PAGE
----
- A new survey from the Organic Trade Association found millennials already are major buyers of organic products and will likely purchase even more when they become parents. A quarter of millennials currently are parents, but according to estimates, 80% of millennials will have children in the next 15 years.
- The trade group said these young consumers will be more inclined to buy organic for their family because they are looking for healthy, nutritious food options. Moms and dads view buying organic as making them a better parent. Baby food ranked as the top category where respondents said buying organic was extremely important, surpassing fruits and vegetables for the first time.
- “This year’s survey findings clearly show the positive relationship between organic and parenting. Exciting times lie ahead for the organic sector," Laura Batcha, CEO and executive director of the Organic Trade Association, said in a statement. " Over the next 10 years, we’ll see a surge of new organic eaters and consumers — the millennial parents of tomorrow and their children.”
Nielsen data released by the Organic Trade Association earlier this year found organic foods are in 82.3% of the country's 117 million American households. It's no wonder that sales surged 8.4% to a record $43 billion last year as consumers stocked their kitchens with everything organic, including crackers, strawberries, lettuce and fruit snacks.
With millennial parents already the biggest buyers of organic as they embrace healthier, more natural food products and shun processed items that have long been a staple of the American grocery shopping experience, it's no surprise they want to be even more careful with what they feed their own children.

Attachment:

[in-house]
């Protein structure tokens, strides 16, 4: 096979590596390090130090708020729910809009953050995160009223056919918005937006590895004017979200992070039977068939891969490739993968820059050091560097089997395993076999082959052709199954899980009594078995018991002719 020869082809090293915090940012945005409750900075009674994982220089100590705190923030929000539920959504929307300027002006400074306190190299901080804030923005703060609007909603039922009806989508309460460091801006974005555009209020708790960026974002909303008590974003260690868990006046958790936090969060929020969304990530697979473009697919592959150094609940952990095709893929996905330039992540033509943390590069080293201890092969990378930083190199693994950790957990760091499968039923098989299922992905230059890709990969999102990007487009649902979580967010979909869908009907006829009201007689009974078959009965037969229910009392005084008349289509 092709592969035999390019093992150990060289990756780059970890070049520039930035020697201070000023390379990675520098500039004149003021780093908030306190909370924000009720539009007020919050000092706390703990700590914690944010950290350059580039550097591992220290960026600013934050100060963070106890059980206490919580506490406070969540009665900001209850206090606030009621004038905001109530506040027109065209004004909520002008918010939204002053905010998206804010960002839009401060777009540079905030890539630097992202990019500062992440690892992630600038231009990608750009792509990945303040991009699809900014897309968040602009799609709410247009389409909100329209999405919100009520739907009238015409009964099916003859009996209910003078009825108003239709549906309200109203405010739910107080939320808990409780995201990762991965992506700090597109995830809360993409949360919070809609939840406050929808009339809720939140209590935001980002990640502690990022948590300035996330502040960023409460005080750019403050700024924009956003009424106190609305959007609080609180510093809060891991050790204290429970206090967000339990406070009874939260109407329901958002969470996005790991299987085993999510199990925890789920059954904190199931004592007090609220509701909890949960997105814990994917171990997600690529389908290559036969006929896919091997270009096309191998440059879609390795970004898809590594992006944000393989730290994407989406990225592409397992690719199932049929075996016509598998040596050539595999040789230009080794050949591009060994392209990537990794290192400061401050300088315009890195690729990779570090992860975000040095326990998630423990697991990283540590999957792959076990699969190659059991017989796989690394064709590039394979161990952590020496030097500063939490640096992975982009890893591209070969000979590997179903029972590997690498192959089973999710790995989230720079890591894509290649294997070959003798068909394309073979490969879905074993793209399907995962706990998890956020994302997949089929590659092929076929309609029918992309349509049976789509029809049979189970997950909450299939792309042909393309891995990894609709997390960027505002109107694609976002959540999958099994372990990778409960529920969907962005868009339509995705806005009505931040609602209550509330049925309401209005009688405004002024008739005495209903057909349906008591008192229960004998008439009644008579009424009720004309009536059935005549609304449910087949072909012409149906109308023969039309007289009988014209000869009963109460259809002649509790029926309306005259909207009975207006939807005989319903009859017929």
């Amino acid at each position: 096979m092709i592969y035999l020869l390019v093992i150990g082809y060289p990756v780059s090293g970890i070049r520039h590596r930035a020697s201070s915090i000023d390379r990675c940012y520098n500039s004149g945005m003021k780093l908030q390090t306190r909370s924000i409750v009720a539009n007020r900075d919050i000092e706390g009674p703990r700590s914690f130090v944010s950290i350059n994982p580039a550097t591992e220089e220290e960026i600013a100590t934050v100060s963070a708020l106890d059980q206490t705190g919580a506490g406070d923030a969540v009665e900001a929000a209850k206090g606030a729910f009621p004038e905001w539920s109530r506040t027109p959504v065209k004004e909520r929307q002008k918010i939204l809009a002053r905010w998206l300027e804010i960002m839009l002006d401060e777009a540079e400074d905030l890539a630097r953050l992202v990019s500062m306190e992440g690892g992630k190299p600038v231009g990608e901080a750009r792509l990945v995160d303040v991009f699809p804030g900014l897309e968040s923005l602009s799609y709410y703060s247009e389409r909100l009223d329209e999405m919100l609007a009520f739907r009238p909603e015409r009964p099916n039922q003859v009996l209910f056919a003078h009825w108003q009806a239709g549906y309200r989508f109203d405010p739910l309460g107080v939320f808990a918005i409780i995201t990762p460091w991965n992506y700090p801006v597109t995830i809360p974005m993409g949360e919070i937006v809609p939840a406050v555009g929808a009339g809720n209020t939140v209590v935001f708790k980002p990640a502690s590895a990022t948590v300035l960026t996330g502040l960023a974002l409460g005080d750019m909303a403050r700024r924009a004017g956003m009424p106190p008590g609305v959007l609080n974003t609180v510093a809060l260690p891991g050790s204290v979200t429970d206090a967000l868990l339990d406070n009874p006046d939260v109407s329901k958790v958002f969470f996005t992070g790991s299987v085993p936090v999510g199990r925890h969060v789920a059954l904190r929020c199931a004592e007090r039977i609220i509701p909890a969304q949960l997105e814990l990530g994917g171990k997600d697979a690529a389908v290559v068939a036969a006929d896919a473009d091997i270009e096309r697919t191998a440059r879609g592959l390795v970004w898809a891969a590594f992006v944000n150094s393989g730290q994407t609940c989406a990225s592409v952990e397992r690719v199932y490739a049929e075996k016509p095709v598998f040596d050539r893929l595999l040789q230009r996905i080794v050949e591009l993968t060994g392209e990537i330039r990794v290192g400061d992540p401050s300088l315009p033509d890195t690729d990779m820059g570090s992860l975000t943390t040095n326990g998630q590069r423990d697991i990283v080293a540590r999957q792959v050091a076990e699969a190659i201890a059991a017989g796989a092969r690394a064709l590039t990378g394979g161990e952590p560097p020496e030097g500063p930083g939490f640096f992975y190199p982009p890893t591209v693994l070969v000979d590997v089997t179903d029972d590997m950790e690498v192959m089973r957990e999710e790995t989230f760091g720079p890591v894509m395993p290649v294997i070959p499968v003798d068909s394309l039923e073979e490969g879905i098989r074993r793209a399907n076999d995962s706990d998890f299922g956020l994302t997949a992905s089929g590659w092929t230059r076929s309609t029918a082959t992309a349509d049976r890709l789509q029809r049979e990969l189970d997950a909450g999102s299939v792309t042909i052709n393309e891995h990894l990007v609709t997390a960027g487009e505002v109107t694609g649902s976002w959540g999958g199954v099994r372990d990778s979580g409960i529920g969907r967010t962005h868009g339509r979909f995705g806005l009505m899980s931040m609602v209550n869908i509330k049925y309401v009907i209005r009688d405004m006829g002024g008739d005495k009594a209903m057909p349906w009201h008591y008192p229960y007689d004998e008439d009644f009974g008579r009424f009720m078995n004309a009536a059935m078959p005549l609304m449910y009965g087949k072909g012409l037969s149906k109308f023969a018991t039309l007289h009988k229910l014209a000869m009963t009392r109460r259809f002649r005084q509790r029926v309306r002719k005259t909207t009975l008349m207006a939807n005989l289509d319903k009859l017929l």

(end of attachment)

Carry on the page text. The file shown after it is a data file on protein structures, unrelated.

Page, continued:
“There is a doubling-down on interest in organic when children come into the home," Batcha said Thursday morning at Natural Products Expo East in Baltimore. When millennials "have children, there is going to be an immediate shift toward the type of commitment that they make toward organic."
Grocers and food manufacturers alike are taking notice. Supermarkets are expanding their produce sections to include more organics, with some retailers such as Wegmans posting displays with these fruits and vegetables right as the customer enters the store. Lidl, which entered the U.S. in June, also puts organic products front and center in its stores while emphasizing clean labels, locally sourced and free-from product selections.
And Amazon, which just recently closed its purchase of organic and natural foods pioneer Whole Foods, is expected to make organic an even bigger presence on its e-commerce web site and through its food delivery and meal-kit operations.
"We’re determined to make healthy and organic food affordable for everyone," Jeff Wilke, CEO of Amazon Worldwide Consumer, said in a press release last month.
Not to be left behind, big food makers have bulked up their organic offerings, largely through acquisitions. Campbell Soup spent $700 million to purchase natural and organic brand Pacific Foods of Oregon in July, and four years ago bought Plum Organics, a maker of baby foods, formulas and snacks. General Mills acquired natural and organics products maker Annie's in 2014 for $820 million, and Hormel snapped up organic meats brand Applegate Farms for $775 million a year later. Just this week, John Foraker, founder of Annie's, announced he was going to head California-based organic baby foods startup Once Upon a Farm.
As consumers demand more organic and manufacturers produce more of it, it's not hard to see why the Organic Trade Association is optimistic about its future. There have been questions as to whether organic is worth the extra price or if its health benefits are that meaningful. For now, those gray clouds have done little to dampen the enthusiasm for the popular food segment, and it looks unlikely that this momentum will end anytime soon.